Tadao Ando – The Hundred Step Garden at Awaji Yumebutai
Tadao Ando, The Hundred Step Garden, Awaji, Japan. Photo by MK Photography.
Tadao Ando is renowned for his extreme attention to nature, and more specifically to the relation between human beings and their architecture on one side and natural elements and landscape on the other side.
This extreme attention reveals sometimes in little details, like the small cherry leaf Ando wanted to be printed on a concrete wall of his Conference Pavilion at the Vitra Campus in Weil am Rhein to commemorate a tree he was forced to remove during construction, sometimes in monumental constructions, such as the famous Wood Culture Museum in Japan.
Leaf on concrete, Conference Pavilion by Tadao Ando, Vitra Campus, Weil am Rhein, Germany.
Photo Peters Picture.
In this sense, the project presented here, known as The 100 Step Garden, is exemplary of Ando’s vision of the relationship between humans and nature.
Like the leaf at Vitra, it originates from the desire to heal a wound inflicted on nature by men. Indeed, the garden is located on Awaji, a small island in the Hyōgo Prefecture in Japan, which had been dug intensively in the 1970s and 1980s to collect landfill for various projects in Osaka Bay, including the Kansai airport. The natural environment of the island had been consequently badly damaged.
To make the situation even worse, in 1995 the area was hit by the Great Hanshin earthquake, also known as the Kobe Earthquake, in which over 6,000 people lost their lives.
These events prompted Ando to propose to the local authorities an ambitious project aimed at restoring the island landscape, transforming Awaji into a park and, at the same time, into a memorial for the victims of the Kobe earthquake, and, as the architect says, into “a symbol of rebirth that commemorates death and devastation by celebrating their opposites: life and beauty”. The project was therefore named Awaji Yumebutai, which roughly means “Awaji, a place for dreams” in Japanese.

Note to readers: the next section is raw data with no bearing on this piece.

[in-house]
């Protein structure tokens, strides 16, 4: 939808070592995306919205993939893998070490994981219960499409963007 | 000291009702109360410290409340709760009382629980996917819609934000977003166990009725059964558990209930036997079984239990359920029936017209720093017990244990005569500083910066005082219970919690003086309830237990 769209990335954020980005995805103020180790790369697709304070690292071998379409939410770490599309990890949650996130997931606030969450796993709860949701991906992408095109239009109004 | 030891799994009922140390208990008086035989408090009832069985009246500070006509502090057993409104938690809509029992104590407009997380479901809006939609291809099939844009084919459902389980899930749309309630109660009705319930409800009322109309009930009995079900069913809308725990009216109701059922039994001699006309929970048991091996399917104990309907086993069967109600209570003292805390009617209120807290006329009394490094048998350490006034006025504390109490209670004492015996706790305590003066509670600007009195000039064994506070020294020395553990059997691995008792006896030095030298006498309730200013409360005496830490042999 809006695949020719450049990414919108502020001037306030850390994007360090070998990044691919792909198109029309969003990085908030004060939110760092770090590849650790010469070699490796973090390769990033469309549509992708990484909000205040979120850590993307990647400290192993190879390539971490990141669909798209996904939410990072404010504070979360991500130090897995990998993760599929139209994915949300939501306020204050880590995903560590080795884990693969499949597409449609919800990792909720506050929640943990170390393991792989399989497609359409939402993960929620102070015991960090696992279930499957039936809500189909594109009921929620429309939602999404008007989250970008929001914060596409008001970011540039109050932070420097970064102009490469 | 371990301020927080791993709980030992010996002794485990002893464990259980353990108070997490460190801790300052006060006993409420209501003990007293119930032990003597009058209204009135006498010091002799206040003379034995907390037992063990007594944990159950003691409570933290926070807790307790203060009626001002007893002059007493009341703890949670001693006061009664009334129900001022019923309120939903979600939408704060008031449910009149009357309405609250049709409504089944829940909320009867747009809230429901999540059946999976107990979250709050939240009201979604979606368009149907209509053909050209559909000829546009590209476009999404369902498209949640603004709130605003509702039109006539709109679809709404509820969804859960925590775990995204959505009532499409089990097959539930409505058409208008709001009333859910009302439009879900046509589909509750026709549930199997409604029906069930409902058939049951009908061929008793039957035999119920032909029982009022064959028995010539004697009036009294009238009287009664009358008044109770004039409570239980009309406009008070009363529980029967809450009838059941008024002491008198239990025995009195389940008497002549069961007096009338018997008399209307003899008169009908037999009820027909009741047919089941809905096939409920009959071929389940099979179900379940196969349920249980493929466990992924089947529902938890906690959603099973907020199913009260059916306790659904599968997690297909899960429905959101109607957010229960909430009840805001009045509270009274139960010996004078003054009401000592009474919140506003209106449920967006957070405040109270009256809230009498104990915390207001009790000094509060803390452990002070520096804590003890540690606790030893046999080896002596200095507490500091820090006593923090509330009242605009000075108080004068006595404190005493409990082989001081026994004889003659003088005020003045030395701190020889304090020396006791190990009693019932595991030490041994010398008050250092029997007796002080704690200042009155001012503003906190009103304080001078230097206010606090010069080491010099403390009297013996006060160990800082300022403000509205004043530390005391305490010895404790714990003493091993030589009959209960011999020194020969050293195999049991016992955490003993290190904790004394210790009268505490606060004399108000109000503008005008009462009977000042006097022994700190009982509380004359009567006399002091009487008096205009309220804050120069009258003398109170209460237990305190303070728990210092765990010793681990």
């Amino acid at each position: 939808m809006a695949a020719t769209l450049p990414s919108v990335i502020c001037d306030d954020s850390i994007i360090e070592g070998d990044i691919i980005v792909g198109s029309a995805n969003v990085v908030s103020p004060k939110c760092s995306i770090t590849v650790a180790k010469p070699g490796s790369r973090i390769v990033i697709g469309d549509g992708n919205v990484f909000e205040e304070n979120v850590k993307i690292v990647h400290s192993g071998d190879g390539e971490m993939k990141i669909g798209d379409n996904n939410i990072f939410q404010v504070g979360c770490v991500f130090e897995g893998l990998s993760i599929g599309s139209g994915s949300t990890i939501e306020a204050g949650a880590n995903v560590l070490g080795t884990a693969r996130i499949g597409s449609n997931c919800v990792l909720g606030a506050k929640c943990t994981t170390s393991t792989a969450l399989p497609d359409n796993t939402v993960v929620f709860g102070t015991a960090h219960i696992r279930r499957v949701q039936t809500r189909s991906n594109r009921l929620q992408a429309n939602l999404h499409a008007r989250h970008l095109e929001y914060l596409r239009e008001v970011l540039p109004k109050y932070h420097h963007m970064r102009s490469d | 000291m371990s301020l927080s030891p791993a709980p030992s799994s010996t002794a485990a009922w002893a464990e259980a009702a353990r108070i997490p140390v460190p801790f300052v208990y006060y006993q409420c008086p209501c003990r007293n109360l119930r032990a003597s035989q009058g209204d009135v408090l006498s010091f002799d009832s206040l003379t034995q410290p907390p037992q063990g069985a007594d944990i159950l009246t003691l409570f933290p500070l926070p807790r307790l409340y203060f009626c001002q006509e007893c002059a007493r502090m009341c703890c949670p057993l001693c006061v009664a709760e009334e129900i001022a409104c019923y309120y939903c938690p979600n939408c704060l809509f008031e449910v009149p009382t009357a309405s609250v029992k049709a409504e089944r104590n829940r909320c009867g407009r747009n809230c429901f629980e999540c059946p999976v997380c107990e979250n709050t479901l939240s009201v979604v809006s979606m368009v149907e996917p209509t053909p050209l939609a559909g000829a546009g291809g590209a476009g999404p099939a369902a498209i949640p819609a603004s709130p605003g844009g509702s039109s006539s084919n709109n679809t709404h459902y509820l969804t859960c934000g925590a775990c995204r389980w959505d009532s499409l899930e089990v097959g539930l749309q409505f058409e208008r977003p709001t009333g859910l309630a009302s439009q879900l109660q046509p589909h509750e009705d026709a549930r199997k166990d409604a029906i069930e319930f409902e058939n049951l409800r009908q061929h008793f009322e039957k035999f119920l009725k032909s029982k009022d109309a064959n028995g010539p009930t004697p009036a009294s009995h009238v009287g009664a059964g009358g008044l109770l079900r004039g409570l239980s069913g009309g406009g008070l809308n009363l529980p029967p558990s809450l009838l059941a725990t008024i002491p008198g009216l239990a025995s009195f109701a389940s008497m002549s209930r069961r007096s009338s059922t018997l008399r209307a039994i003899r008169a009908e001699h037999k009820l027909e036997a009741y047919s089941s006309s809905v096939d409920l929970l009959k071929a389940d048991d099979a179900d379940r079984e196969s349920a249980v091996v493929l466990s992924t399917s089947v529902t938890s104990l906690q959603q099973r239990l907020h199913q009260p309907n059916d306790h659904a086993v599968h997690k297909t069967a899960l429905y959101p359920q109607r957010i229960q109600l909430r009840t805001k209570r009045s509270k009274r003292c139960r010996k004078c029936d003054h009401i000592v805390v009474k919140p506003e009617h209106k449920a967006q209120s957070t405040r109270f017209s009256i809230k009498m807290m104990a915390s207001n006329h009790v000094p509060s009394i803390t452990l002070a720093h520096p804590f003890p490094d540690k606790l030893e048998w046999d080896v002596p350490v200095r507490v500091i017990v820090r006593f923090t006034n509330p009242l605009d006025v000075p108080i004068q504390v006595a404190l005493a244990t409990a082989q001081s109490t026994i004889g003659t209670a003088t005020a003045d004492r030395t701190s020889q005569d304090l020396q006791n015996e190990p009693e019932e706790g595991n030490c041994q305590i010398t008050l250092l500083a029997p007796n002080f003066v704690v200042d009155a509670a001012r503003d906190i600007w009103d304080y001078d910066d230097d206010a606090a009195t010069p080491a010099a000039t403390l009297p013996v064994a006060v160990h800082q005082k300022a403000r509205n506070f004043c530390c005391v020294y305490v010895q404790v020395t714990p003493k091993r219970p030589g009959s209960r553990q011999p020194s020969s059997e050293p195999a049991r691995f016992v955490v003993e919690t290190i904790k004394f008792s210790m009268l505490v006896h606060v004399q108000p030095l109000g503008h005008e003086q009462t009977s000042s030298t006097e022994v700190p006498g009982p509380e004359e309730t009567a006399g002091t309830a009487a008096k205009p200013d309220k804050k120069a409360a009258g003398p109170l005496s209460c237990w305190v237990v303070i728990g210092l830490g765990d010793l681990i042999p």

Awaji Yumebutai, site plan, The 100 Step Garden is in the upper center-left part of the image.
Completed in March 2000, Ando’s regeneration project comprises several gardens and public plazas, ponds, fountains, cascades, a plant museum, a tropical greenhouse, a conference center, a 100-seat auditorium, an open-air theater, a tea ceremony pavilion, a Christian chapel, a Buddhist temple, a hotel, shops, and restaurants. Yet, “The 100 Step Garden” is possibly the island’s most iconic and renowned feature.
Built on a panoramic hillside as a prayer garden and a tribute to the victims of the Great Hanshin Earthquake, the Hyakudan-En (literally “one-hundred steps” in Japanese) garden, consists of 100 small square gardens, each 5mx5m, installed on terraces and bordered by sets of steps on all sides, with 14 steps (2-meter high in total) on the south and north sides and 7 steps (1-meter high) on the east and west sides. This scheme creates a large sloped garden in which a rigorous geometric pattern and the diversity of colors and fragrances from a diverse set of shrubs and flowering plants, mostly chrysanthemums and other plants of the Asteraceae family, combine.
The set of steps are made of bare concrete, while the retaining walls of the gardens are made of local grey stone.
A panoramic view and a close-up of The100 Step Garden (Hyakudan-En), photos Victorillen.
The Hundred Step Garden is divided into three main “zones”, each 36mx36m in plan. The first zone is a meditation garden named “The Prayer Garden for Sea Gods”, the second is a garden with edible plants and herbs called “The Harvest Garden”, and the third features flora native of the island and is entitled “The Awaji Meadow Garden”.
Hyakudan-En, site plan. Image courtesy of Tadao Ando Architects & Associates.
Once again, this solution fully expresses that poetic combination of architecture, nature, and traditional Japanese culture which forms contribute so much to Ando’s distinctive personality as a designer.
“The 21st century is no longer in an age when nature can take care of itself. Each of us must have a strong will to live together with the environment by taking diligently some kind of actions against nature. Hopefully, this will be a trigger to enhance awareness of the “environment”, even if only slightly, such as nature around us including trees in the garden, streams, Mt. Rokko and Osaka Bay as well as long-term global changes including natural disasters like earthquakes.” Tadao Ando.
Photos by Brian Wu.
Detail of one of the flower beds of the garden with eastern purple-coneflower plants (Echinacea purpurea)”. Photo BowtieDSF.
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